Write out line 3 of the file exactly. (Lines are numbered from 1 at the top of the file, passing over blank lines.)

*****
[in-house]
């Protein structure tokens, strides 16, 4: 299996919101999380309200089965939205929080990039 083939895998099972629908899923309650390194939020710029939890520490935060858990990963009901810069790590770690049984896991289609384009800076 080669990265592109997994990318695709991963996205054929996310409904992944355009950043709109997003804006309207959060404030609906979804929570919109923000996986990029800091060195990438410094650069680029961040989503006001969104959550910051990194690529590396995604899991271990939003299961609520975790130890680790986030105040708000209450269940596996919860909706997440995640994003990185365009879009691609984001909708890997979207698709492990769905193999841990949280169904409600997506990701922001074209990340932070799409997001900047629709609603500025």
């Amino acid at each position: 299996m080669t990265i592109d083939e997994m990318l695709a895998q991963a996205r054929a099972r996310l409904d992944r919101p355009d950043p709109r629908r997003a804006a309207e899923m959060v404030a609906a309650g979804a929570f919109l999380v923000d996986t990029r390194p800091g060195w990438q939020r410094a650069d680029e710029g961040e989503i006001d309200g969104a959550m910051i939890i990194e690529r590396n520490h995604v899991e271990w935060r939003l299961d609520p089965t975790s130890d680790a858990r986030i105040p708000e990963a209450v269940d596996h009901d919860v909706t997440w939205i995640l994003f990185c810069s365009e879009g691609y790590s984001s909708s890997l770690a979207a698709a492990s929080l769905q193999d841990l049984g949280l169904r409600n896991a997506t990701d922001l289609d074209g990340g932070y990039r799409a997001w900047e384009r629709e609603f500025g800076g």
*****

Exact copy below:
């Amino acid at each position: 299996m080669t990265i592109d083939e997994m990318l695709a895998q991963a996205r054929a099972r996310l409904d992944r919101p355009d950043p709109r629908r997003a804006a309207e899923m959060v404030a609906a309650g979804a929570f919109l999380v923000d996986t990029r390194p800091g060195w990438q939020r410094a650069d680029e710029g961040e989503i006001d309200g969104a959550m910051i939890i990194e690529r590396n520490h995604v899991e271990w935060r939003l299961d609520p089965t975790s130890d680790a858990r986030i105040p708000e990963a209450v269940d596996h009901d919860v909706t997440w939205i995640l994003f990185c810069s365009e879009g691609y790590s984001s909708s890997l770690a979207a698709a492990s929080l769905q193999d841990l049984g949280l169904r409600n896991a997506t990701d922001l289609d074209g990340g932070y990039r799409a997001w900047e384009r629709e609603f500025g800076g």